Abstract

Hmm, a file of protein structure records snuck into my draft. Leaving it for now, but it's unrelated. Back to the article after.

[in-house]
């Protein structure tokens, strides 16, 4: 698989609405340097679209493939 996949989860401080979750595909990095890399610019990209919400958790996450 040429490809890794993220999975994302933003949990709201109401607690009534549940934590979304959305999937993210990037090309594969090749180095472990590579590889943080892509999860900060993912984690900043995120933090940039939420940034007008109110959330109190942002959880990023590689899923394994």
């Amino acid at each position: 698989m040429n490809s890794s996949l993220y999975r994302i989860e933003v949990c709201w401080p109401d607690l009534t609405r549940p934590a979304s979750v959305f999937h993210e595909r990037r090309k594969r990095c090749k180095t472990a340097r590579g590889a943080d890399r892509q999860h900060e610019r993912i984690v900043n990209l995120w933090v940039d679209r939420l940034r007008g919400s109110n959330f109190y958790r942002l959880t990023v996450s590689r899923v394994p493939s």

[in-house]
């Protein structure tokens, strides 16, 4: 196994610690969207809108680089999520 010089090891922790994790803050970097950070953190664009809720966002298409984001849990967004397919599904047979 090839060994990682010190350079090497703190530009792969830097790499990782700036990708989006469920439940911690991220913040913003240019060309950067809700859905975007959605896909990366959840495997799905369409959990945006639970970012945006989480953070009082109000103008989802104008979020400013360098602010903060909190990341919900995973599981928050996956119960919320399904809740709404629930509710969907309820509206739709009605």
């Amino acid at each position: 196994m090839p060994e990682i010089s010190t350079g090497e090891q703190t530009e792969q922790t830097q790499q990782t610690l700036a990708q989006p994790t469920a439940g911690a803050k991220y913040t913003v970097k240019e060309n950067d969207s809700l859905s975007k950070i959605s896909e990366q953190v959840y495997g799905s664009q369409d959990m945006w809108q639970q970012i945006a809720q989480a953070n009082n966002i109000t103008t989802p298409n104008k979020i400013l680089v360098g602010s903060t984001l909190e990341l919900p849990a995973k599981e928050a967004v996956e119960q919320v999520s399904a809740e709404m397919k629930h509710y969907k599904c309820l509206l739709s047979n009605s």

Marine facies of carbonate and siliciclastic sediments deposited on top of the upper Devonian Alamo Breccia Member identify the shape and size of the Alamo impact crater in south-central Nevada (western USA). There are 13 measured sections that record peritidal to deep-subtidal deposition across the impacted platform, and these are correlated to three regional depositional sequences above the Alamo Breccia Member. Facies and accommodation patterns identify a concave seafloor that we interpret as the post-impact legacy of the Alamo crater. Together with isopach and lithostratigraphic trends in the underlying Alamo Breccia Member, a new map of the Alamo crater is presented showing the eastern outer rim fault and the annular trough. Size estimates were made using the newly defined crater features and linear scaling relationships from other marine-target complex craters. Revised dimensions of the Alamo crater place its transient diameter between 37 and 65 km, and its apparent diameter between 111 and 150 km. These estimates are more than double previous estimates based on the biostratigraphy of the Alamo Breccia Member. If correct, these new estimates place the Alamo crater as one of the largest marine impacts of the Phanerozoic, and conservatively larger than the well-studied Eocene Chesapeake Bay crater.

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